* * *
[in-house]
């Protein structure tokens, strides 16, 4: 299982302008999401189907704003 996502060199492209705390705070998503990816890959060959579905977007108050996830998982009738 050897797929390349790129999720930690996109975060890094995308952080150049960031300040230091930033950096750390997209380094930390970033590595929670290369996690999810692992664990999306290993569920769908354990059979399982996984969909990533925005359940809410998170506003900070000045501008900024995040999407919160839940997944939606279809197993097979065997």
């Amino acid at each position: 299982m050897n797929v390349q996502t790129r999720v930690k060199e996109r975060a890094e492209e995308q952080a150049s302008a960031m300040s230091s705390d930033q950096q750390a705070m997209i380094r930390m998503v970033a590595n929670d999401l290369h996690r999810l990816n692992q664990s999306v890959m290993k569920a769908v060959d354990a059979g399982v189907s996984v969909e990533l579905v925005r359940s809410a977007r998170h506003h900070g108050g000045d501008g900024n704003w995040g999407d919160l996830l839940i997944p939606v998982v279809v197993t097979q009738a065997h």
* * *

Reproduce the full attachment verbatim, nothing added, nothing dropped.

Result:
[in-house]
């Protein structure tokens, strides 16, 4: 299982302008999401189907704003 996502060199492209705390705070998503990816890959060959579905977007108050996830998982009738 050897797929390349790129999720930690996109975060890094995308952080150049960031300040230091930033950096750390997209380094930390970033590595929670290369996690999810692992664990999306290993569920769908354990059979399982996984969909990533925005359940809410998170506003900070000045501008900024995040999407919160839940997944939606279809197993097979065997």
């Amino acid at each position: 299982m050897n797929v390349q996502t790129r999720v930690k060199e996109r975060a890094e492209e995308q952080a150049s302008a960031m300040s230091s705390d930033q950096q750390a705070m997209i380094r930390m998503v970033a590595n929670d999401l290369h996690r999810l990816n692992q664990s999306v890959m290993k569920a769908v060959d354990a059979g399982v189907s996984v969909e990533l579905v925005r359940s809410a977007r998170h506003h900070g108050g000045d501008g900024n704003w995040g999407d919160l996830l839940i997944p939606v998982v279809v197993t097979q009738a065997h």